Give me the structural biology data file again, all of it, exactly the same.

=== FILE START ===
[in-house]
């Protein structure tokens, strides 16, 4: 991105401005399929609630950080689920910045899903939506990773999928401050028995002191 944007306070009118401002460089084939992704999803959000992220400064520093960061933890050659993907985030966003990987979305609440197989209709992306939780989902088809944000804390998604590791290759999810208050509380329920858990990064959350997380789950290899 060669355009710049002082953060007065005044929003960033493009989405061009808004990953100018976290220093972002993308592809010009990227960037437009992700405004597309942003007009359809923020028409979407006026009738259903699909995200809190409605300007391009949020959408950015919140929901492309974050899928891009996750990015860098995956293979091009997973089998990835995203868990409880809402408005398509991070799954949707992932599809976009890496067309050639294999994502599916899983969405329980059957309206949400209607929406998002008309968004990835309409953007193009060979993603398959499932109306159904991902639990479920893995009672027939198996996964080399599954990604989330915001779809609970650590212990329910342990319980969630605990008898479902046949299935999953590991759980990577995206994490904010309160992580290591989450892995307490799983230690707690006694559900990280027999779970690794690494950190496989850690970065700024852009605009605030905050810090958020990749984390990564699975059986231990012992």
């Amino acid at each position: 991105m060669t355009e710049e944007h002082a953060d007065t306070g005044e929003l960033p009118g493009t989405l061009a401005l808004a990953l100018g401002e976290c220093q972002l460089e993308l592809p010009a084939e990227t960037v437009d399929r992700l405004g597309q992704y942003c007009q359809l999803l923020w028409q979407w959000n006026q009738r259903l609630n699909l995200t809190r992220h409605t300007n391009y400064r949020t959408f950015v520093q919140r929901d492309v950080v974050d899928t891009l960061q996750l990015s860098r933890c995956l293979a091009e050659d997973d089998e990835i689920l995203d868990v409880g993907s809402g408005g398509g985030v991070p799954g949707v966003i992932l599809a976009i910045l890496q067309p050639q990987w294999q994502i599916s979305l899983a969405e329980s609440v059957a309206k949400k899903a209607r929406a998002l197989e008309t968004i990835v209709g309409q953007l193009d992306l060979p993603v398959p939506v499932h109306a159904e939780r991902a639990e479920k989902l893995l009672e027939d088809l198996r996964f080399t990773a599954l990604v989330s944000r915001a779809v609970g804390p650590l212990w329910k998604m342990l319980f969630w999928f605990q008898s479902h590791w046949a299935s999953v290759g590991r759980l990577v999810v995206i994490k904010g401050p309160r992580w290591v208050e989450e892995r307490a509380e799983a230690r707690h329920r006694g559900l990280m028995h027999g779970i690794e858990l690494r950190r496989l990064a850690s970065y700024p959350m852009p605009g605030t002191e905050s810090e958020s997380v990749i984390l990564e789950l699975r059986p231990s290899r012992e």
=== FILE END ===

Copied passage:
[in-house]
């Protein structure tokens, strides 16, 4: 991105401005399929609630950080689920910045899903939506990773999928401050028995002191 944007306070009118401002460089084939992704999803959000992220400064520093960061933890050659993907985030966003990987979305609440197989209709992306939780989902088809944000804390998604590791290759999810208050509380329920858990990064959350997380789950290899 060669355009710049002082953060007065005044929003960033493009989405061009808004990953100018976290220093972002993308592809010009990227960037437009992700405004597309942003007009359809923020028409979407006026009738259903699909995200809190409605300007391009949020959408950015919140929901492309974050899928891009996750990015860098995956293979091009997973089998990835995203868990409880809402408005398509991070799954949707992932599809976009890496067309050639294999994502599916899983969405329980059957309206949400209607929406998002008309968004990835309409953007193009060979993603398959499932109306159904991902639990479920893995009672027939198996996964080399599954990604989330915001779809609970650590212990329910342990319980969630605990008898479902046949299935999953590991759980990577995206994490904010309160992580290591989450892995307490799983230690707690006694559900990280027999779970690794690494950190496989850690970065700024852009605009605030905050810090958020990749984390990564699975059986231990012992």
């Amino acid at each position: 991105m060669t355009e710049e944007h002082a953060d007065t306070g005044e929003l960033p009118g493009t989405l061009a401005l808004a990953l100018g401002e976290c220093q972002l460089e993308l592809p010009a084939e990227t960037v437009d399929r992700l405004g597309q992704y942003c007009q359809l999803l923020w028409q979407w959000n006026q009738r259903l609630n699909l995200t809190r992220h409605t300007n391009y400064r949020t959408f950015v520093q919140r929901d492309v950080v974050d899928t891009l960061q996750l990015s860098r933890c995956l293979a091009e050659d997973d089998e990835i689920l995203d868990v409880g993907s809402g408005g398509g985030v991070p799954g949707v966003i992932l599809a976009i910045l890496q067309p050639q990987w294999q994502i599916s979305l899983a969405e329980s609440v059957a309206k949400k899903a209607r929406a998002l197989e008309t968004i990835v209709g309409q953007l193009d992306l060979p993603v398959p939506v499932h109306a159904e939780r991902a639990e479920k989902l893995l009672e027939d088809l198996r996964f080399t990773a599954l990604v989330s944000r915001a779809v609970g804390p650590l212990w329910k998604m342990l319980f969630w999928f605990q008898s479902h590791w046949a299935s999953v290759g590991r759980l990577v999810v995206i994490k904010g401050p309160r992580w290591v208050e989450e892995r307490a509380e799983a230690r707690h329920r006694g559900l990280m028995h027999g779970i690794e858990l690494r950190r496989l990064a850690s970065y700024p959350m852009p605009g605030t002191e905050s810090e958020s997380v990749i984390l990564e789950l699975r059986p231990s290899r012992e």